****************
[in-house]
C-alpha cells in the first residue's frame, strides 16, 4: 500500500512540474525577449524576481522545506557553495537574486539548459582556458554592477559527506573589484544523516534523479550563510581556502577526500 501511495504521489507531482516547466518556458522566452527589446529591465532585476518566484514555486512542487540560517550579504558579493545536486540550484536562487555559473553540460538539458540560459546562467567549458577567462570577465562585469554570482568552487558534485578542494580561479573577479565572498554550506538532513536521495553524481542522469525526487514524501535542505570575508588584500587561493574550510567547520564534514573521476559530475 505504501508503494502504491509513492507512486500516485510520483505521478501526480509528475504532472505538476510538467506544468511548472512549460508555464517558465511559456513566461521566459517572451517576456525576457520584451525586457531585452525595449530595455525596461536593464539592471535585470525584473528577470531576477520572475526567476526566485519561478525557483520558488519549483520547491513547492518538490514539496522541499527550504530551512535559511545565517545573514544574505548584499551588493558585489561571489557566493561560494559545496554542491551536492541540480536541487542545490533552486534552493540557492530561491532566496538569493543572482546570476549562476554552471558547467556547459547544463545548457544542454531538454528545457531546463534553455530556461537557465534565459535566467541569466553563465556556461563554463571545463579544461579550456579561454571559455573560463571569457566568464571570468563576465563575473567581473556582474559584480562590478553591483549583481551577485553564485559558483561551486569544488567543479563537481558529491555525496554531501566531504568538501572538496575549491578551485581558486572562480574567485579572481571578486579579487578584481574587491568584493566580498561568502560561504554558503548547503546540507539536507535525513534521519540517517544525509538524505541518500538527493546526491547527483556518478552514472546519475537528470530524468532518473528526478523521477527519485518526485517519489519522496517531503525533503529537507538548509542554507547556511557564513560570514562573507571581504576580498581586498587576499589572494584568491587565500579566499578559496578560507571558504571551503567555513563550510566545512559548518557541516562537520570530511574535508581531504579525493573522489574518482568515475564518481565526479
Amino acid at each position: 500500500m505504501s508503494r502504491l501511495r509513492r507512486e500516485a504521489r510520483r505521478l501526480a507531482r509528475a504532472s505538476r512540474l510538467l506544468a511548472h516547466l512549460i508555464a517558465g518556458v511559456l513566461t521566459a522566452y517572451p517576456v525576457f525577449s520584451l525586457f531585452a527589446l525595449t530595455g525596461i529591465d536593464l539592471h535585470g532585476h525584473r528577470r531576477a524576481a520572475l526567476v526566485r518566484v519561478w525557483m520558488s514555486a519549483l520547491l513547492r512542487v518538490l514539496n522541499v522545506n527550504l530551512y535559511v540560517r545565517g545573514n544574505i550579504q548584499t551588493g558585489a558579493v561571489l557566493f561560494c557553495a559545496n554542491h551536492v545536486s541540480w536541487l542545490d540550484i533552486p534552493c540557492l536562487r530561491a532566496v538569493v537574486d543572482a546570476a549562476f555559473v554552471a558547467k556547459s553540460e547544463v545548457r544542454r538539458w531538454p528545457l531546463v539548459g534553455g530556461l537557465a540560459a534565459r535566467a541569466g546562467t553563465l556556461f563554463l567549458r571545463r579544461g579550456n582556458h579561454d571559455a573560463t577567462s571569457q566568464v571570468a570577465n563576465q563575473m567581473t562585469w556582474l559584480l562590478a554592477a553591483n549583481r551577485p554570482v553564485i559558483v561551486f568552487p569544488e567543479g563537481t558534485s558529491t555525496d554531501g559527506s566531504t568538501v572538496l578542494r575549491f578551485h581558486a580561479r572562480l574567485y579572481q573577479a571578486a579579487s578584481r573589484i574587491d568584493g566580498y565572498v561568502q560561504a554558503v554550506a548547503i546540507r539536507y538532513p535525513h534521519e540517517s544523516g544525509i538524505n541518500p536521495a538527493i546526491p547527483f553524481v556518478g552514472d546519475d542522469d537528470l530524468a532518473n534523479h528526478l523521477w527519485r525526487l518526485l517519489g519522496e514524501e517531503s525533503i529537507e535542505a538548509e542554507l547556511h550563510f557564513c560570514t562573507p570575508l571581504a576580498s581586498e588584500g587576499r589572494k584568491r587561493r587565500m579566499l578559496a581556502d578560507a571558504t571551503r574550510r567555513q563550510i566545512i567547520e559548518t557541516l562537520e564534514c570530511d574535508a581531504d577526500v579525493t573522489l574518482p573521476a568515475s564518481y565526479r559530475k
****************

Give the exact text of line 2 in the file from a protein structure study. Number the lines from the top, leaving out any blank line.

C-alpha cells in the first residue's frame, strides 16, 4: 500500500512540474525577449524576481522545506557553495537574486539548459582556458554592477559527506573589484544523516534523479550563510581556502577526500 501511495504521489507531482516547466518556458522566452527589446529591465532585476518566484514555486512542487540560517550579504558579493545536486540550484536562487555559473553540460538539458540560459546562467567549458577567462570577465562585469554570482568552487558534485578542494580561479573577479565572498554550506538532513536521495553524481542522469525526487514524501535542505570575508588584500587561493574550510567547520564534514573521476559530475 505504501508503494502504491509513492507512486500516485510520483505521478501526480509528475504532472505538476510538467506544468511548472512549460508555464517558465511559456513566461521566459517572451517576456525576457520584451525586457531585452525595449530595455525596461536593464539592471535585470525584473528577470531576477520572475526567476526566485519561478525557483520558488519549483520547491513547492518538490514539496522541499527550504530551512535559511545565517545573514544574505548584499551588493558585489561571489557566493561560494559545496554542491551536492541540480536541487542545490533552486534552493540557492530561491532566496538569493543572482546570476549562476554552471558547467556547459547544463545548457544542454531538454528545457531546463534553455530556461537557465534565459535566467541569466553563465556556461563554463571545463579544461579550456579561454571559455573560463571569457566568464571570468563576465563575473567581473556582474559584480562590478553591483549583481551577485553564485559558483561551486569544488567543479563537481558529491555525496554531501566531504568538501572538496575549491578551485581558486572562480574567485579572481571578486579579487578584481574587491568584493566580498561568502560561504554558503548547503546540507539536507535525513534521519540517517544525509538524505541518500538527493546526491547527483556518478552514472546519475537528470530524468532518473528526478523521477527519485518526485517519489519522496517531503525533503529537507538548509542554507547556511557564513560570514562573507571581504576580498581586498587576499589572494584568491587565500579566499578559496578560507571558504571551503567555513563550510566545512559548518557541516562537520570530511574535508581531504579525493573522489574518482568515475564518481565526479